Boeing, in search of lighter materials for its planes, has come up with the world's lightest metal. The Microlattice is not only the lightest metal ever made but has also broken records for strength.
The idea is to one-day use this material in planes to offer a strong structural building block that's also ridiculously light. That should mean great savings in weight and, ultimately, in fuel costs.
The Microlattice is 100 times lighter than Styrofoam. That's because the entire structure is essentially 99.99 per cent air. The 3D polymer structure is comparable to bones in that outside is rigid but inside is hollow. The result is a strong yet lightweight structure.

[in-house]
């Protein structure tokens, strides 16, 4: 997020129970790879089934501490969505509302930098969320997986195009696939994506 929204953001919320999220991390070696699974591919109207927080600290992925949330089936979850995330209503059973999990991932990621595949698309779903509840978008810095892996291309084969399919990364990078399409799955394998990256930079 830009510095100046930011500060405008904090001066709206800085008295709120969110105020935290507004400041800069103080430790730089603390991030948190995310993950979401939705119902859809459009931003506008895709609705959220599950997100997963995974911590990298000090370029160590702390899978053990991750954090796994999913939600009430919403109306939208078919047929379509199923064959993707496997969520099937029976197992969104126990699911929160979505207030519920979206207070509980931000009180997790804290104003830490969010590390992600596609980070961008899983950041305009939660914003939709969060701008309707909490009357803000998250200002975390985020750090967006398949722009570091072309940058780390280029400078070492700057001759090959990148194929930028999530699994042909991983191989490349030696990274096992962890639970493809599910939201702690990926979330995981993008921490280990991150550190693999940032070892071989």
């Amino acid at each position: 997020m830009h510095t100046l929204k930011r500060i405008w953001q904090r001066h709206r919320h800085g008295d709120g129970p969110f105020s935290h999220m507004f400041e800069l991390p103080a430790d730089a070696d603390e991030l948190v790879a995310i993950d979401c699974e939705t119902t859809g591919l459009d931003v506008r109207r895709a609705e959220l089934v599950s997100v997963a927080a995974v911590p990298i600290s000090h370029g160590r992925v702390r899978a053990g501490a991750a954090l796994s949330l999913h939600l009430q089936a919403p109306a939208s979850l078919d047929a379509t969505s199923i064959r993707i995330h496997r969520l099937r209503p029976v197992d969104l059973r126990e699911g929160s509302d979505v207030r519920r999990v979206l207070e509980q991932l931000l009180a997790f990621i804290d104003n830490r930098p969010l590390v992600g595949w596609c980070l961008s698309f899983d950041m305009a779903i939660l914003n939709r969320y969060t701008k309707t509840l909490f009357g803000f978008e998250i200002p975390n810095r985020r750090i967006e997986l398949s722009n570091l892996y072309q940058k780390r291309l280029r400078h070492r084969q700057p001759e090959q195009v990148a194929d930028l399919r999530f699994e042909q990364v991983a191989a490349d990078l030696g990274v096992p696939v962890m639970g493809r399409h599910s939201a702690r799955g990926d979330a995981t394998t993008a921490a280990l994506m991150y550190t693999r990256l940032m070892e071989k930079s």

Thanks to the ability to build the lattice in vary forms it will be able to offer high-energy absorption from external forces. The result could be a plane, car, spacecraft or whatever, that's strong yet super light. Perhaps in future robotics this could be very useful.
Examples of real world use given by Boeing include less sensitive areas of the plane like the inner walls or overhead cabin and walkway areas. So this isn't going to replace aluminium or steel but it could supplement them for lighter, more efficient vehicles in the near future.